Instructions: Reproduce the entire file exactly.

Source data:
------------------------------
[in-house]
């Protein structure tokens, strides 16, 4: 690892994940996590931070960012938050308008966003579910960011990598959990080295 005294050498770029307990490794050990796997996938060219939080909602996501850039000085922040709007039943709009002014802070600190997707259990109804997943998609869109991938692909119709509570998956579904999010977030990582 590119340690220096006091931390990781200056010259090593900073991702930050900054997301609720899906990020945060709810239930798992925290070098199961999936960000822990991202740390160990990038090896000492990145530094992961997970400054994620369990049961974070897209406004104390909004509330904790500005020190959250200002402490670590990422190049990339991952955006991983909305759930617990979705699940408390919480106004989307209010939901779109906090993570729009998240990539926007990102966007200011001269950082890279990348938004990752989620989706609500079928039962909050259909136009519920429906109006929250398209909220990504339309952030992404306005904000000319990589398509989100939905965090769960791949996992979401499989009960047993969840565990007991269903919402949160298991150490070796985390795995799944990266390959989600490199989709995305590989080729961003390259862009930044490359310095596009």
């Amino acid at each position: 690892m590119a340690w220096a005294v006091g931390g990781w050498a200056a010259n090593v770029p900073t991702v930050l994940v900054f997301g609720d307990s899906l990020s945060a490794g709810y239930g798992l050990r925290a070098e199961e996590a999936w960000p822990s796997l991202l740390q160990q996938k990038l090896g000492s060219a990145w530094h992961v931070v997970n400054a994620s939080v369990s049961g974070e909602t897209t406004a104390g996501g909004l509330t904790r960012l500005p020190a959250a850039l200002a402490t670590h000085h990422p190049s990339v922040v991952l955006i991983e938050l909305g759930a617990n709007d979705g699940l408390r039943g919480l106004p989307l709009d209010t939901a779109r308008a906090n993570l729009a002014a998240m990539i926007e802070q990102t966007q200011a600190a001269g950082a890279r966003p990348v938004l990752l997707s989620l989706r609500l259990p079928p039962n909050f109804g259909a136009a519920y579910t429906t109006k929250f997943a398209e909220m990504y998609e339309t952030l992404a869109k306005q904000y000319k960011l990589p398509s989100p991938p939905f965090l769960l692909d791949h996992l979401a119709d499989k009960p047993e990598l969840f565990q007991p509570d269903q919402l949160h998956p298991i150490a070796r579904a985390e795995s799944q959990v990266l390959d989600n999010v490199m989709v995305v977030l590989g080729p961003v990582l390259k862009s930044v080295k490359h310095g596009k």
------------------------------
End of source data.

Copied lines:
[in-house]
């Protein structure tokens, strides 16, 4: 690892994940996590931070960012938050308008966003579910960011990598959990080295 005294050498770029307990490794050990796997996938060219939080909602996501850039000085922040709007039943709009002014802070600190997707259990109804997943998609869109991938692909119709509570998956579904999010977030990582 590119340690220096006091931390990781200056010259090593900073991702930050900054997301609720899906990020945060709810239930798992925290070098199961999936960000822990991202740390160990990038090896000492990145530094992961997970400054994620369990049961974070897209406004104390909004509330904790500005020190959250200002402490670590990422190049990339991952955006991983909305759930617990979705699940408390919480106004989307209010939901779109906090993570729009998240990539926007990102966007200011001269950082890279990348938004990752989620989706609500079928039962909050259909136009519920429906109006929250398209909220990504339309952030992404306005904000000319990589398509989100939905965090769960791949996992979401499989009960047993969840565990007991269903919402949160298991150490070796985390795995799944990266390959989600490199989709995305590989080729961003390259862009930044490359310095596009």
């Amino acid at each position: 690892m590119a340690w220096a005294v006091g931390g990781w050498a200056a010259n090593v770029p900073t991702v930050l994940v900054f997301g609720d307990s899906l990020s945060a490794g709810y239930g798992l050990r925290a070098e199961e996590a999936w960000p822990s796997l991202l740390q160990q996938k990038l090896g000492s060219a990145w530094h992961v931070v997970n400054a994620s939080v369990s049961g974070e909602t897209t406004a104390g996501g909004l509330t904790r960012l500005p020190a959250a850039l200002a402490t670590h000085h990422p190049s990339v922040v991952l955006i991983e938050l909305g759930a617990n709007d979705g699940l408390r039943g919480l106004p989307l709009d209010t939901a779109r308008a906090n993570l729009a002014a998240m990539i926007e802070q990102t966007q200011a600190a001269g950082a890279r966003p990348v938004l990752l997707s989620l989706r609500l259990p079928p039962n909050f109804g259909a136009a519920y579910t429906t109006k929250f997943a398209e909220m990504y998609e339309t952030l992404a869109k306005q904000y000319k960011l990589p398509s989100p991938p939905f965090l769960l692909d791949h996992l979401a119709d499989k009960p047993e990598l969840f565990q007991p509570d269903q919402l949160h998956p298991i150490a070796r579904a985390e795995s799944q959990v990266l390959d989600n999010v490199m989709v995305v977030l590989g080729p961003v990582l390259k862009s930044v080295k490359h310095g596009k």